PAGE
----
What the FAQ is Social Media?! #3 Preserve your brand image over social media

This is the second post in the series “What the FAQ is Social Media?!” – a back-to-basics blog which answers all of your Social Media questions.

Check out the previous ‘What the FAQ’s’:

If you have any specific questions that you would like me to answer as part of the series, then just tweet me @GracePoole92.

  • 3Week #3

“How do I maintain our brand image over social media??”

Preserve your brand

Giving the right impression of your business at all times is essential to growth, but how can you build a consistent brand image over so many different platforms of communication which all ache to be used in completely different ways?

Voice & Tone

As a business you may have more than one person managing your social media, if this is the case you need to ensure you keep your voice and tone uniform as to not give mixed messages and a confused brand identity. This not only applies to social media, it’s also relevant across all your outgoings, online and offline, to ensure your brand identity is clear and cohesive.

You can guarantee this by creating a comprehensive guide which every employee should follow when communicating to the public, whether on social media or simply over the phone. Take a look at MailChimp’s excellent ‘Content Style Guide’, this gives a great basis for your own guide. Don’t worry, yours doesn’t have to be so extensive, just make sure you cover the basics and reinforce what you definitely don’t want represented as your brand’s identity.

The tricky bit is varying your brand identity to suit the different social platforms you’re present on, where you must maintain the same voice but occasionally vary the tone. For example, at Midas Media our voice (our character/personality) is consistent but our tone varies depending on which platform we use. On LinkedIn for example we maintain a professional and reasonably serious tone whilst ensuring we don’t completely lose our witty, straight-to-the-point voice which is important to our brand identity.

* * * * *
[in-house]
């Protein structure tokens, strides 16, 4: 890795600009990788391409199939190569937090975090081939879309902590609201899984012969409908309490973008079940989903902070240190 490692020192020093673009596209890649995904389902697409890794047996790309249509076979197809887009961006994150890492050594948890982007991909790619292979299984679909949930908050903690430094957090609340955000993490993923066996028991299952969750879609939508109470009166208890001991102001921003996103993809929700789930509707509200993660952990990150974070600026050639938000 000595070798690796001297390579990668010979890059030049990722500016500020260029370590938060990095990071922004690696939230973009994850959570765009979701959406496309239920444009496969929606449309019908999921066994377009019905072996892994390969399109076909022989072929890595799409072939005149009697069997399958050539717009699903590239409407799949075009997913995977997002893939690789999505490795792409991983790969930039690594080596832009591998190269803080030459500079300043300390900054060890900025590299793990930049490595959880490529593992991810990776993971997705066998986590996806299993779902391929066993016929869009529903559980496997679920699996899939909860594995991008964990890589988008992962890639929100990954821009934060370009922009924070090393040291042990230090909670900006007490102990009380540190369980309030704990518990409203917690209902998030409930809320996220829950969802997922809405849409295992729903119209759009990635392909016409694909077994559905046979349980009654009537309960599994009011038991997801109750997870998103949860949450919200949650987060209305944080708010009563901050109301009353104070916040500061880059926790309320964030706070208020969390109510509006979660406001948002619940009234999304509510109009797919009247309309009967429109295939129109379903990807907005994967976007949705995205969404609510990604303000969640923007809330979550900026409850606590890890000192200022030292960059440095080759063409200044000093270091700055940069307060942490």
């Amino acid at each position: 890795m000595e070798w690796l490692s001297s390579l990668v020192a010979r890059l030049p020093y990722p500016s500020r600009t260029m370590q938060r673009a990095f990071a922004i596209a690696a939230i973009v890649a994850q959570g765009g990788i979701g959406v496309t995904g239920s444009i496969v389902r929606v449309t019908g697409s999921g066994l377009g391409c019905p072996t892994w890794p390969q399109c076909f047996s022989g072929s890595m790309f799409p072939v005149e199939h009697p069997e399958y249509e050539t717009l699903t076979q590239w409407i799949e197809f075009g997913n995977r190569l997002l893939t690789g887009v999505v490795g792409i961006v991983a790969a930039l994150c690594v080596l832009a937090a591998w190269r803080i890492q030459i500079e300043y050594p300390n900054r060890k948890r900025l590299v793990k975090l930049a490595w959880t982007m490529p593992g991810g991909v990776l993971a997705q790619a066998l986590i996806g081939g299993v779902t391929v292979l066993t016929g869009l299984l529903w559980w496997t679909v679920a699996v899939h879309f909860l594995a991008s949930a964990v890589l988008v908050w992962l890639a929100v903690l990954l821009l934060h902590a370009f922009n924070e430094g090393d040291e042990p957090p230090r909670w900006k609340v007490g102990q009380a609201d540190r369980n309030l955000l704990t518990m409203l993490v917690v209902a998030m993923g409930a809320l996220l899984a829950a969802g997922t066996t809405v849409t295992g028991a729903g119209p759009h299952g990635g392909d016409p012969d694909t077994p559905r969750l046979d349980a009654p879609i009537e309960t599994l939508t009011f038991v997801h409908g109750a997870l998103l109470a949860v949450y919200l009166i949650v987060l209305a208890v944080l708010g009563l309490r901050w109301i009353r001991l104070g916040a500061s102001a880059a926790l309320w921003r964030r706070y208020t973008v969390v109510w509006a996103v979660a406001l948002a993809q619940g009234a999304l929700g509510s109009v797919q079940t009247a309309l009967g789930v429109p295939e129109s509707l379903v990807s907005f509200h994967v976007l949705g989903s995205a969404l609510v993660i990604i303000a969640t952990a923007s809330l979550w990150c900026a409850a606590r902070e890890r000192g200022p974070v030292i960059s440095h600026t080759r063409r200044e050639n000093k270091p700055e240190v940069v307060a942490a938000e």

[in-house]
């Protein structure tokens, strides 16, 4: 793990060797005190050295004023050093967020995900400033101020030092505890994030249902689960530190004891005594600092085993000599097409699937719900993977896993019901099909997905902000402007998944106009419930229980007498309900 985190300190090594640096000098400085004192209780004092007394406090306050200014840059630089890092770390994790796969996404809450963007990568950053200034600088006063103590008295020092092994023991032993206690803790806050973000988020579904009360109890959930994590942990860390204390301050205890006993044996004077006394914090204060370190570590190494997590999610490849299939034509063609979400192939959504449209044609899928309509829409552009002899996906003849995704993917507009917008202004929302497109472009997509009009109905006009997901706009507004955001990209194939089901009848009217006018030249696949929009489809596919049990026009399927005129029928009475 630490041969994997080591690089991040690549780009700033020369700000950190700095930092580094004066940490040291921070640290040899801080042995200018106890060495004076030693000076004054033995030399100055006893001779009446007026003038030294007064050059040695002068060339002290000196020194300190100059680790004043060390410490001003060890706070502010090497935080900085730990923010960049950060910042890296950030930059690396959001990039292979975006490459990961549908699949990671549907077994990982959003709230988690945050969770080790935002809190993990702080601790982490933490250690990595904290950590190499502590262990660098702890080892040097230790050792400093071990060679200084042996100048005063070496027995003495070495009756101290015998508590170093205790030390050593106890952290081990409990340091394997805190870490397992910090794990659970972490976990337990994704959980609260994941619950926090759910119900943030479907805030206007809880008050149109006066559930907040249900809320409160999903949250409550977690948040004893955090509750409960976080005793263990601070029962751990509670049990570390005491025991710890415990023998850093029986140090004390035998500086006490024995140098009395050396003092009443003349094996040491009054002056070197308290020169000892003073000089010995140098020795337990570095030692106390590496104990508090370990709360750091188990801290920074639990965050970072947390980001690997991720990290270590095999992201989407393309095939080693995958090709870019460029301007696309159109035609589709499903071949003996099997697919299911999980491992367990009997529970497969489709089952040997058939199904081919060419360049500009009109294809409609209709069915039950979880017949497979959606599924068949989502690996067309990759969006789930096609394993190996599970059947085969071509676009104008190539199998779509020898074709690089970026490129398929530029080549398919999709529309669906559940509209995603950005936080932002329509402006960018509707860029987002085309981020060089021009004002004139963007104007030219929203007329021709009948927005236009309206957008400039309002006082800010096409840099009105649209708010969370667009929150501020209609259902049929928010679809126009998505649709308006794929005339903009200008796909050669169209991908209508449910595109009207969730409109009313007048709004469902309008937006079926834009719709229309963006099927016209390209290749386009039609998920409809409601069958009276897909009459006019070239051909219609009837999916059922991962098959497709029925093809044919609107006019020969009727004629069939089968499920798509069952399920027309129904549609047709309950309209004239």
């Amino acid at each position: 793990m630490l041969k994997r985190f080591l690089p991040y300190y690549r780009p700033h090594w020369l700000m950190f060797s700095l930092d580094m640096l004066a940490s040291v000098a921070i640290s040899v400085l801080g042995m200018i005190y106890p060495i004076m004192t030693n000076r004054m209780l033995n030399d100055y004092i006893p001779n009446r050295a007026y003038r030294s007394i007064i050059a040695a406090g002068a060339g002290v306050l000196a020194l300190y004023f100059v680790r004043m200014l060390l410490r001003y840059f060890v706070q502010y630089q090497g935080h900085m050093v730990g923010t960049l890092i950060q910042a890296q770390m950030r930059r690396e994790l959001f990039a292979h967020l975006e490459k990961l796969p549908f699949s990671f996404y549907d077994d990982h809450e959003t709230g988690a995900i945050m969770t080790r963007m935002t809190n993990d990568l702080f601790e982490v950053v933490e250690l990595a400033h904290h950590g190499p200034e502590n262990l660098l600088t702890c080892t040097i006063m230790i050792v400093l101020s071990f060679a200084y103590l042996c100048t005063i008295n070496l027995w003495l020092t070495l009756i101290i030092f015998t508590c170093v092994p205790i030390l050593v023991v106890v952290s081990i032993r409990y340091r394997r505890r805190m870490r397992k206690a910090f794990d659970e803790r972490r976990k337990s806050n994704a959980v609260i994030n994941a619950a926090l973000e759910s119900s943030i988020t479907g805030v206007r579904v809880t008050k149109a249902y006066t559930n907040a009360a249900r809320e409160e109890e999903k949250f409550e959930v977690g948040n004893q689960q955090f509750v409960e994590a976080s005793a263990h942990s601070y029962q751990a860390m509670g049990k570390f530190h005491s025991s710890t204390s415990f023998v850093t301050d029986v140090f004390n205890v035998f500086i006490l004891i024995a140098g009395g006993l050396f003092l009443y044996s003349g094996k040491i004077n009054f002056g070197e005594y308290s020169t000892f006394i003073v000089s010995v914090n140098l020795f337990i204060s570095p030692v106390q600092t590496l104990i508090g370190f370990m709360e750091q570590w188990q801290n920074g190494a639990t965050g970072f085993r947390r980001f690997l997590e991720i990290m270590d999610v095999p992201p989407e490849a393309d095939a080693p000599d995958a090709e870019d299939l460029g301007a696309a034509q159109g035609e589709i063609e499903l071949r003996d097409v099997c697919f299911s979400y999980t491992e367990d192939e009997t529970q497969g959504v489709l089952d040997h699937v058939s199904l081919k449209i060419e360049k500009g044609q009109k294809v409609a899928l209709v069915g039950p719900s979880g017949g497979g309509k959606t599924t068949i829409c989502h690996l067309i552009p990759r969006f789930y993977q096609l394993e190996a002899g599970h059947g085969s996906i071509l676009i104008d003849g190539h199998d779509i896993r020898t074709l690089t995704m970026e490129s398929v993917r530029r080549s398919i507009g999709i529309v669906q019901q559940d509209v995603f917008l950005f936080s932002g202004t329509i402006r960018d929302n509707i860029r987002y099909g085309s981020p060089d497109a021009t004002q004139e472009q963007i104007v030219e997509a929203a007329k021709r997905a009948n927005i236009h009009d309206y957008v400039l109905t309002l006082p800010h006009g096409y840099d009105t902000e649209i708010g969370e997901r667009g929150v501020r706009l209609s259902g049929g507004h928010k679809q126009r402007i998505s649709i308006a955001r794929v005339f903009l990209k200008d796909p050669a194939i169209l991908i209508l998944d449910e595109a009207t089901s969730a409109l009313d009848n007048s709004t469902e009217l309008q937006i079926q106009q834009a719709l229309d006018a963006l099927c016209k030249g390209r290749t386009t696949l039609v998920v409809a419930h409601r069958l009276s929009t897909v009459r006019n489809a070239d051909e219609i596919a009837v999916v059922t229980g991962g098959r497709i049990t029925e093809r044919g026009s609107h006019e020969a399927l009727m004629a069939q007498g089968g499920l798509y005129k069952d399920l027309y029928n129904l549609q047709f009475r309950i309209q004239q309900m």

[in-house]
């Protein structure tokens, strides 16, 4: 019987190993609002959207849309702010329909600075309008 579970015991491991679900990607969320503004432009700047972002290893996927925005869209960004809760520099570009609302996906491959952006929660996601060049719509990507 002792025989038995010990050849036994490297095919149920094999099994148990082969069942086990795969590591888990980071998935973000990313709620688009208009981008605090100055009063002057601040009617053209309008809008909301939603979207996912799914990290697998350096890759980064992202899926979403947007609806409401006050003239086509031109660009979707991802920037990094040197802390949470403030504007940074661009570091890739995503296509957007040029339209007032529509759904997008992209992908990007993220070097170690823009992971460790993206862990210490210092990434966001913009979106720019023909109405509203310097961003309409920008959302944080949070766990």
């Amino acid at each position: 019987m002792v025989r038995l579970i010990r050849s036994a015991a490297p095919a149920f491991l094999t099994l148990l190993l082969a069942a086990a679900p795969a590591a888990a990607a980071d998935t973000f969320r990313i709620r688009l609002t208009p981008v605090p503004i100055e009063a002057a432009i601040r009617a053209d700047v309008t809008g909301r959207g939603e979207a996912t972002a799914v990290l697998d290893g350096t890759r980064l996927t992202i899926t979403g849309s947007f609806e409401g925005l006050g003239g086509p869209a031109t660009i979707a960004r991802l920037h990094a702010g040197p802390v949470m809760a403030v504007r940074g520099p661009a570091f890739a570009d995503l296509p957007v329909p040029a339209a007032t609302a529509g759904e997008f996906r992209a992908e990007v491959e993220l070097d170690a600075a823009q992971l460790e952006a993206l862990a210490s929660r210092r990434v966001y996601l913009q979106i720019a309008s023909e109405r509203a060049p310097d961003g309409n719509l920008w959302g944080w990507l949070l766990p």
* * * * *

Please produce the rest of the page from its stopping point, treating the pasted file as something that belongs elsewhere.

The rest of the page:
If you’re unsure of what kind of tone you should portray across each platform we’ve put together a little chart so you can tailor your brand’s tone to suit each platform:

voice and tone

Visuals

Visual content has become hugely prominent across all social networks; this trend is definitely growing and is evident by the introduction of more and more social networks that are based around purely visual content. So it’s essential that your visual content is reflective of your brand as you should be primarily using visuals across all of your accounts.

Here are the most important tips to help you to create visual, shareable content to adequately reflect your brand’s identity:

Define your brand colours and use them across all of your images, I’d recommend you stick to around 3-5 colours in your brand’s palette. You can use your brand colours in different ways – Cadbury’s for example use accents of their signature colour purple across their content, making their posts instantly recognisable.

cadburys